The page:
Faculty of Arts


Sociology of Health, Illness and Medicine


This course presents a conceptual and topical overview of the sociology of health, illness and medicine (sometimes referred to as medical sociology). Medical sociology is one of the fastest growing subfields in sociology, and is so large that no single course could cover it in its entirety. By necessity, this course leaves many topics virtually untouched. For example, we will not address mental health/mental illness, or bioethics. We will instead focus on a number of topics that have concerned the field in the past, and some that have emerged more recently as central concerns.

Specific topics to be addressed include:

  • Social factors that contribute to disease (i.e., the “social production of disease”)
  • The unequal distribution of disease
  • The social construction of “illness” (i.e., the process by which a condition comes to be seen as a medical problem)
  • The social construction of treatment practices
  • Patient experiences of illness and healthcare
  • The social organisation of medicine
  • Alternative ways of organising healthcare

By the end of this course, it is expected students will understand:

  • The differences between “disease” and “illness”
  • The social factors that contribute to the onset of disease
  • The social forces that shape what comes to be seen as a medical problem
  • The social forces that shape how medicalised conditions come to be treated
  • How patients view illness and their role in the health care process
  • The social forces that have mediated physicians’ hold on power
  • The key dimensions used to evaluate a nation’s health care systems
  • How to use those dimensions to compare the healthcare systems of at least two different nations

This is an exciting time to be studying health, illness and health care as medical systems throughout the world are experiencing significant challenges and prospective change.

 Learning objectives for this course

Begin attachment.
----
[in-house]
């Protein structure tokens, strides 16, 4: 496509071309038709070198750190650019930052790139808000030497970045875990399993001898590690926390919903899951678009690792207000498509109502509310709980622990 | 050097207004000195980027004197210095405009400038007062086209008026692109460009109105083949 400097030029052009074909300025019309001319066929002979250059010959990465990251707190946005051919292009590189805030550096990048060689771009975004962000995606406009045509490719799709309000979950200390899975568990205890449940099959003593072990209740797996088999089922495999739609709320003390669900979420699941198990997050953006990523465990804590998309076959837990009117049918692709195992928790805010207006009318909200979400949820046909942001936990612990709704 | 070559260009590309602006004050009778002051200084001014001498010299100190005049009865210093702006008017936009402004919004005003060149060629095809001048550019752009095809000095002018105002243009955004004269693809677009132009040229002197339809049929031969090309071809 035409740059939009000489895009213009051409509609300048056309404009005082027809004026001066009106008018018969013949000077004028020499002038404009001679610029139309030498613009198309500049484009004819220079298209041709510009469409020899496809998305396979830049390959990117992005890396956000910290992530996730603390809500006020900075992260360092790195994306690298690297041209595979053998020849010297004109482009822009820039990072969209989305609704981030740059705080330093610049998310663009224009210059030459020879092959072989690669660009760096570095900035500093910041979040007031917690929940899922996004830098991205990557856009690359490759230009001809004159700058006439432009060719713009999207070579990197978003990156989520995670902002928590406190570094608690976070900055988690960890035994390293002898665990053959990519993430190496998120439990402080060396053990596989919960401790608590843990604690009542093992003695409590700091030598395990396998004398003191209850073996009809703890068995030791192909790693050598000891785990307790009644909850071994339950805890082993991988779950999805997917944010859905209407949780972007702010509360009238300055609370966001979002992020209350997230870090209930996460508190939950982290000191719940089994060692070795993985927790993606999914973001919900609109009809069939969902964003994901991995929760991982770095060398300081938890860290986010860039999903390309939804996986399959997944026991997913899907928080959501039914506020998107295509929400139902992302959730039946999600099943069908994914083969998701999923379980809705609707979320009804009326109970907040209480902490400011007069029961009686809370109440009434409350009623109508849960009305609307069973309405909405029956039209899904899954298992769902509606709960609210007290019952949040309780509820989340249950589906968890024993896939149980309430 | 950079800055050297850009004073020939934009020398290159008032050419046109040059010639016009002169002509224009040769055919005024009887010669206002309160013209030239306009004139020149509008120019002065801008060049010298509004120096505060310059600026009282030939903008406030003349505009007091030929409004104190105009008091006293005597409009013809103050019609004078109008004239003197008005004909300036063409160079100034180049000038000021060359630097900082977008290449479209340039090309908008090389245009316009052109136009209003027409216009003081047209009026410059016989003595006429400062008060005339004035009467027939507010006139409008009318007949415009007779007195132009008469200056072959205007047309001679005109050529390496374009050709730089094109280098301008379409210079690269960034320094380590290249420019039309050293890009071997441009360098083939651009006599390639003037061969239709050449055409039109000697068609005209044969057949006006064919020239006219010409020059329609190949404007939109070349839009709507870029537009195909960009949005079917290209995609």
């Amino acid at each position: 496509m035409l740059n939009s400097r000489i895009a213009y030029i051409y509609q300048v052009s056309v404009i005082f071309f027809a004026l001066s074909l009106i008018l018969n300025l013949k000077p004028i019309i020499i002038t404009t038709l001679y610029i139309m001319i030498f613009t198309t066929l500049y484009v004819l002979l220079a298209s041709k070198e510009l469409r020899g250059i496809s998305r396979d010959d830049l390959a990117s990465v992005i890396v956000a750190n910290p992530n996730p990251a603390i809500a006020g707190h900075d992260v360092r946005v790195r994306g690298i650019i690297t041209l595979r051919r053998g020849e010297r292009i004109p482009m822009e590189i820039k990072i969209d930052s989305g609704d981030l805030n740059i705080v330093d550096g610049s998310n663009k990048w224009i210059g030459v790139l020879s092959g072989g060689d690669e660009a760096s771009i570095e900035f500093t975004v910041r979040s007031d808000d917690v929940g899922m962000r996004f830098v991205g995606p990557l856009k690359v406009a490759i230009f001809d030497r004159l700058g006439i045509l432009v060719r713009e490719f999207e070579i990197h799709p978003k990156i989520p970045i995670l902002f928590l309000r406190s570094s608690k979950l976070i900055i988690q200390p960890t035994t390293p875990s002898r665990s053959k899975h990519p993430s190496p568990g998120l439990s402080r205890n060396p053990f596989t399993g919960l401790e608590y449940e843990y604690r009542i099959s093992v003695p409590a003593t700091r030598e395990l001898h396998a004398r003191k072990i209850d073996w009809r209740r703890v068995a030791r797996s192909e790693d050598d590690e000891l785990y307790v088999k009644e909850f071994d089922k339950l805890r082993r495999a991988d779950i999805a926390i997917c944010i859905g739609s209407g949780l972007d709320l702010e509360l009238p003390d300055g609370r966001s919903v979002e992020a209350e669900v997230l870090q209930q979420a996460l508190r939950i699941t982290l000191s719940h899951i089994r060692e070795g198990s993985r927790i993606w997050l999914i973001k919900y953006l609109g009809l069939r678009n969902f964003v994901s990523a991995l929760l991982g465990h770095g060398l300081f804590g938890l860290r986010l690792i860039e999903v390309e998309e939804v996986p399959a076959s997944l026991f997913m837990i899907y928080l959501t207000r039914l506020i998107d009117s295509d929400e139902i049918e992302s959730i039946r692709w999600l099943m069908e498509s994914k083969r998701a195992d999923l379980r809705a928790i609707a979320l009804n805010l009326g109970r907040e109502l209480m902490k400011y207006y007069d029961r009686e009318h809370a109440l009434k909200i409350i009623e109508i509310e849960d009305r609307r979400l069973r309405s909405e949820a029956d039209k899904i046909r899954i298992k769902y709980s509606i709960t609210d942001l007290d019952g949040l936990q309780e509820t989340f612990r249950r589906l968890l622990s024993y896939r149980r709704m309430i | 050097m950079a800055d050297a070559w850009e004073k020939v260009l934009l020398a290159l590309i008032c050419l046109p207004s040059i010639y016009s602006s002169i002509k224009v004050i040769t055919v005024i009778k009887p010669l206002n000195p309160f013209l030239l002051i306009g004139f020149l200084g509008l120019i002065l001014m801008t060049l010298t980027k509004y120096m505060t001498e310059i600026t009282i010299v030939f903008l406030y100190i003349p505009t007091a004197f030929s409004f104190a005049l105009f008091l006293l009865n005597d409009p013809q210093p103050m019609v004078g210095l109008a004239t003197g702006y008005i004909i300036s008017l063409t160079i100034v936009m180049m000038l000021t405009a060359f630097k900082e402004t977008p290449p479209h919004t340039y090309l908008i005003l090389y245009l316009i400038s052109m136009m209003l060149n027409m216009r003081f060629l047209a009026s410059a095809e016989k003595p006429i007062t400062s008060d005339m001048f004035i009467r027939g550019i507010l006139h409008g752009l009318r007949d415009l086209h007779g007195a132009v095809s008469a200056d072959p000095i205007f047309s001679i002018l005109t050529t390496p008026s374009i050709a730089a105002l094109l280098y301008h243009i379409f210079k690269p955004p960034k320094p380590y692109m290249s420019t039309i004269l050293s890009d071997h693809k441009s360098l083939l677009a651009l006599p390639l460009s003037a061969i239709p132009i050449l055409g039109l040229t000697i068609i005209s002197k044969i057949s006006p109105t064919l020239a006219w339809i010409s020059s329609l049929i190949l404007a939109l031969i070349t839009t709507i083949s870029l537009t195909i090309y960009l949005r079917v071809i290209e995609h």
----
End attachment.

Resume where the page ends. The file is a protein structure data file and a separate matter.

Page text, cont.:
• To have you think critically about both definitions of health and illness, as well as the current organisation of our healthcare system
  • To explore the structural relations of power that shape disease prevalence, and analyse how those structures reproduce power and inequality
  • To develop a sociological understanding of our healthcare system. Who benefits from the current system? Who doesn’t? And why?
  • To deepen our appreciation for the value of sociology and sociological perspectives in examining our world
  • To have you reflect on your own experience of health, illness and health care. This includes reflecting on how the course’s knowledge can alter your life in the future
  • To have you develop your own personal philosophy about health, illness and health care
  • To have you develop skills to better follow and participate in contemporary debates about health care
  • To improve critical reading and critical writing skills (I’ll offer learning strategies throughout the semester)


Quizzes, writing assignments and a final test

Availability 2021

Semester 2


Coordinator(s) Dr Manuel Vallee


Readings will be available through the TALIS reading list for this course.


Coursework + exam


SOCIOL 333: 15.0 points


30 points at Stage II in Sociology, or SOCSCIPH 200

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